Friday, September 30, 2011

Risky Business

A report has just been published by the Royal College of Surgeons of England entitled “The Higher Risk General Surgical Patient: towards improved care for a forgotten group”. It is a very sobering examination of the outcome in non cardiac emergency surgery.

Higher risk non-cardiac general surgery is undertaken in every acute hospital. By way of comparison, the mortality for this group, which includes most major gastro-intestinal and vascular procedures, exceeds that for cardiac surgery by two to three fold and complication rates of 50% are not uncommon. There may be a lack of awareness of the level of risk. Among these patients, emergency surgery and unscheduled management of complications is common and this group of patients are one of the largest consumers of critical care resources. The health and financial costs are considerable.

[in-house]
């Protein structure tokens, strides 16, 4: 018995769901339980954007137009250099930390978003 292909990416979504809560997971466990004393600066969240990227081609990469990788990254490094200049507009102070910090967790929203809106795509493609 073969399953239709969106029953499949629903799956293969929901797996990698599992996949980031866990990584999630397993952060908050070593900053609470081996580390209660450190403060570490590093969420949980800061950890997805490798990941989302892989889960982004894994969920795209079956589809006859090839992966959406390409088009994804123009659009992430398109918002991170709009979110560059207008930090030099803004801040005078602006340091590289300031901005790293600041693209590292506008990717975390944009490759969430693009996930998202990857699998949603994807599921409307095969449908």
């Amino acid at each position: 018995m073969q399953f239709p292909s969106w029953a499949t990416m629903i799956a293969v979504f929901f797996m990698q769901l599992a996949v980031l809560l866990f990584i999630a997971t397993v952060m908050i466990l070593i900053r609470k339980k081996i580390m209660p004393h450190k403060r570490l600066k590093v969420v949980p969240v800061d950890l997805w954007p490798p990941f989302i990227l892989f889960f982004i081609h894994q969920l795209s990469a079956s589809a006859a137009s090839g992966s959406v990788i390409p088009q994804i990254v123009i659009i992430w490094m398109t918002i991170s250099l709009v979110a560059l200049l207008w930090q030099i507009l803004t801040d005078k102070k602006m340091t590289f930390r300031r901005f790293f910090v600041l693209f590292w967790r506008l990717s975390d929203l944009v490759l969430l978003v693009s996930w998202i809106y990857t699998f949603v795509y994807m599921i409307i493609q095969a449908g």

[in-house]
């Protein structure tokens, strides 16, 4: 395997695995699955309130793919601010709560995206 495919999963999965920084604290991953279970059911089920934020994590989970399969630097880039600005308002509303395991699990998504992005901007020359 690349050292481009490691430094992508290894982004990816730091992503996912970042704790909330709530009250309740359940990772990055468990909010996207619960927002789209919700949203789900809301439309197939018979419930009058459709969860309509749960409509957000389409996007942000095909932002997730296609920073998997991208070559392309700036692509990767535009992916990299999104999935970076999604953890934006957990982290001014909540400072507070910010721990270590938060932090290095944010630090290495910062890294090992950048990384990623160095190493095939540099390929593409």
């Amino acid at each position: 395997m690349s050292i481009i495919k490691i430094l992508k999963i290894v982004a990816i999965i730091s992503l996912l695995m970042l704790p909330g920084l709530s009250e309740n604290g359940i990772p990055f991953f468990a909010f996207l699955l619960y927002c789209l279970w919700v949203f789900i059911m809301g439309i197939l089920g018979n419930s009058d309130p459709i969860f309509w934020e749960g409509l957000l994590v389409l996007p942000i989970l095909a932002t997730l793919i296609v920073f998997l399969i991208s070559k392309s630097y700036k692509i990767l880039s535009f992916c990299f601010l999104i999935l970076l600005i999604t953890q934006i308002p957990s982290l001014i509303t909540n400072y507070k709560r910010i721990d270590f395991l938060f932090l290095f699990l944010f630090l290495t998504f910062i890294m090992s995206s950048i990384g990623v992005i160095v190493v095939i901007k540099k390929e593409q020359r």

The most amazing statistic in this paper is the fact that “Complications occur in as many as 50% of patients undergoing some common procedures.”
My pet interest of variation in care and outcomes is addressed.
Review of 2008/9 hospital episode statistics (HES) data from Dr Foster reveal a greater than two-fold variation in relative risk of 30-day mortality (risk-adjusted) after non-elective lower GI procedures between trusts in the North West SHA (strategic health authority). It is known that the chance of a patient dying in a UK hospital is 10% higher if he or she is admitted at a weekend rather than during the week.
Anyone involved in ensuring good outcomes for surgical patients, or ensuring that hospital resources are used efficiently, (by reducing unnecessary complications) needs to read this.

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